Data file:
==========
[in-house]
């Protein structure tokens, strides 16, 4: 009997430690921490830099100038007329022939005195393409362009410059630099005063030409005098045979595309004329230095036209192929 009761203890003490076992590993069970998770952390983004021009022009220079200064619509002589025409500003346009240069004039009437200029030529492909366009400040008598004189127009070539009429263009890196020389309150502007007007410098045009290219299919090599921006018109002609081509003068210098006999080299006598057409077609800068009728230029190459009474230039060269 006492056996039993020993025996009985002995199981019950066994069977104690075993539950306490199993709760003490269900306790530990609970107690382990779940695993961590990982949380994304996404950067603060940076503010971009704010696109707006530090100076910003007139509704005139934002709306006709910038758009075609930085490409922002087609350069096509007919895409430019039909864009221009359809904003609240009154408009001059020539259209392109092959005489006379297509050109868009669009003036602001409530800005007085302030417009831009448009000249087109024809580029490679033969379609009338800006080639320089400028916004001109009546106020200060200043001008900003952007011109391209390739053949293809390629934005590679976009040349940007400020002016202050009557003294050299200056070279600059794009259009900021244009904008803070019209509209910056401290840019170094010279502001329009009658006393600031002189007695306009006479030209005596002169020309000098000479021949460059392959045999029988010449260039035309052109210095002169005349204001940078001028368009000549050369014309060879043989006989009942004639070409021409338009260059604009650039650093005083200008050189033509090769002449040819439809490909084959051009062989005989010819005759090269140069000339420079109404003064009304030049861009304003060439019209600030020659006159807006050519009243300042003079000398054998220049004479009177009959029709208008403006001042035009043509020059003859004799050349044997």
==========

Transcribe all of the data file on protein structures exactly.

[in-house]
């Protein structure tokens, strides 16, 4: 009997430690921490830099100038007329022939005195393409362009410059630099005063030409005098045979595309004329230095036209192929 009761203890003490076992590993069970998770952390983004021009022009220079200064619509002589025409500003346009240069004039009437200029030529492909366009400040008598004189127009070539009429263009890196020389309150502007007007410098045009290219299919090599921006018109002609081509003068210098006999080299006598057409077609800068009728230029190459009474230039060269 006492056996039993020993025996009985002995199981019950066994069977104690075993539950306490199993709760003490269900306790530990609970107690382990779940695993961590990982949380994304996404950067603060940076503010971009704010696109707006530090100076910003007139509704005139934002709306006709910038758009075609930085490409922002087609350069096509007919895409430019039909864009221009359809904003609240009154408009001059020539259209392109092959005489006379297509050109868009669009003036602001409530800005007085302030417009831009448009000249087109024809580029490679033969379609009338800006080639320089400028916004001109009546106020200060200043001008900003952007011109391209390739053949293809390629934005590679976009040349940007400020002016202050009557003294050299200056070279600059794009259009900021244009904008803070019209509209910056401290840019170094010279502001329009009658006393600031002189007695306009006479030209005596002169020309000098000479021949460059392959045999029988010449260039035309052109210095002169005349204001940078001028368009000549050369014309060879043989006989009942004639070409021409338009260059604009650039650093005083200008050189033509090769002449040819439809490909084959051009062989005989010819005759090269140069000339420079109404003064009304030049861009304003060439019209600030020659006159807006050519009243300042003079000398054998220049004479009177009959029709208008403006001042035009043509020059003859004799050349044997």